April 13, 2022
Workplace Conflicts: 9 Steps for Handling Employees Who Don’t Get Along

Do you have employees? Then you’re bound to experience workplace conflicts at some point. The question is, how will you handle them to maintain company morale and productivity? 

All managers must understand the delicate art of conflict resolution in the workplace. You’ll need to take certain steps to understand both sides and the heart of the problem. And while we’re all adults and disagreements can often be resolved with good communication, some issues become much bigger. You should know when and how to intervene. 

So whether you’re in the midst of employee drama or simply preparing for future situations, follow these nine steps for handling employees who don’t get along.

1. Gain an objective understanding of the conflict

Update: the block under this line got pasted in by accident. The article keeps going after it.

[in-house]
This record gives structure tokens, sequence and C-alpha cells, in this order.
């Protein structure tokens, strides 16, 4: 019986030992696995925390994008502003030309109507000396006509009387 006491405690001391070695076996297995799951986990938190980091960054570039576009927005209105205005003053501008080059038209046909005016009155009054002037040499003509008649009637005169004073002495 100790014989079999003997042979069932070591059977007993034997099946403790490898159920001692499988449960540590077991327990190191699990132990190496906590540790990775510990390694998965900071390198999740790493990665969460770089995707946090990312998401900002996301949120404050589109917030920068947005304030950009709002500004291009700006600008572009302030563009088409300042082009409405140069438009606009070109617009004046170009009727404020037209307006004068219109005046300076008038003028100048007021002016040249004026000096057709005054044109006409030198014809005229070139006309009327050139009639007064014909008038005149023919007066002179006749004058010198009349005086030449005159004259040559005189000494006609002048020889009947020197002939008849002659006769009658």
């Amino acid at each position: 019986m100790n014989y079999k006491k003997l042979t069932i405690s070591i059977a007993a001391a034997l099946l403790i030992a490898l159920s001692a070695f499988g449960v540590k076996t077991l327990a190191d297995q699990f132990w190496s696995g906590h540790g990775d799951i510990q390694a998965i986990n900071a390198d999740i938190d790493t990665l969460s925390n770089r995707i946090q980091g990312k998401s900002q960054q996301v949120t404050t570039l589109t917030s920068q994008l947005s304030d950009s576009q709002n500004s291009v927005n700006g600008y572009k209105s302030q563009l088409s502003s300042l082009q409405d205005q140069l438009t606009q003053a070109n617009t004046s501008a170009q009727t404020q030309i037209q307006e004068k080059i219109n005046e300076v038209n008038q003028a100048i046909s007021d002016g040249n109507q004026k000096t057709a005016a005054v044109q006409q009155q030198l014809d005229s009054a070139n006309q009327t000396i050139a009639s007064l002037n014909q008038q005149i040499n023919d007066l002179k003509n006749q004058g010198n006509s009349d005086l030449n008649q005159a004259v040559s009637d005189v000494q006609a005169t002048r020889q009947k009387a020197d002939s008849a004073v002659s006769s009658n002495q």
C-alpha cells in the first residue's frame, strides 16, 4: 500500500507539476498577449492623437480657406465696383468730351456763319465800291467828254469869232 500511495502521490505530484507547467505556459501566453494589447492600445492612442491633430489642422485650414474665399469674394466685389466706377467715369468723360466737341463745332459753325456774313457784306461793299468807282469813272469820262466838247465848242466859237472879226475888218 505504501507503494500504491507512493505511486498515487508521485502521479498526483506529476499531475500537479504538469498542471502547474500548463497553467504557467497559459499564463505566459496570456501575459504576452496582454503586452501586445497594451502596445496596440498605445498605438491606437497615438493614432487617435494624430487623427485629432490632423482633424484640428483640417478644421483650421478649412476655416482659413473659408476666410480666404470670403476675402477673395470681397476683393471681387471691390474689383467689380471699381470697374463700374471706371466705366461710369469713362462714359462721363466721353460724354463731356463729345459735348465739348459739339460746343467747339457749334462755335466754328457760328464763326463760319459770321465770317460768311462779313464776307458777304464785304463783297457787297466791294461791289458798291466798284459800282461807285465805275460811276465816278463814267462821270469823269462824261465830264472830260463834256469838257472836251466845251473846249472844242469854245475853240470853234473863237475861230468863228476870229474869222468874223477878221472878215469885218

As a manager, you’ll need to approach workplace conflicts objectively. Avoid making assumptions and put your opinions aside. Gather the facts instead of listening to rumors, so you’re not biased.

First, ensure it’s not an equal employment opportunity (EEO) issue. If any discrimination, harassment, or threatening behavior occurs, you have an EEO matter on your hands and should take the necessary disciplinary action or terminate the employee.

If not, investigate further to determine the underlying cause of the conflict. You’ll be equipped to effectively diffuse tension and conduct mediation if necessary when you have a comprehensive understanding of the problem.

2. Listen to both sides

There are two sides to every story. As we mentioned above, listen to both sides of the workplace conflict while staying neutral and open-minded. Here’s how:

  1. Determine if it’s best to speak to the employees together or individually.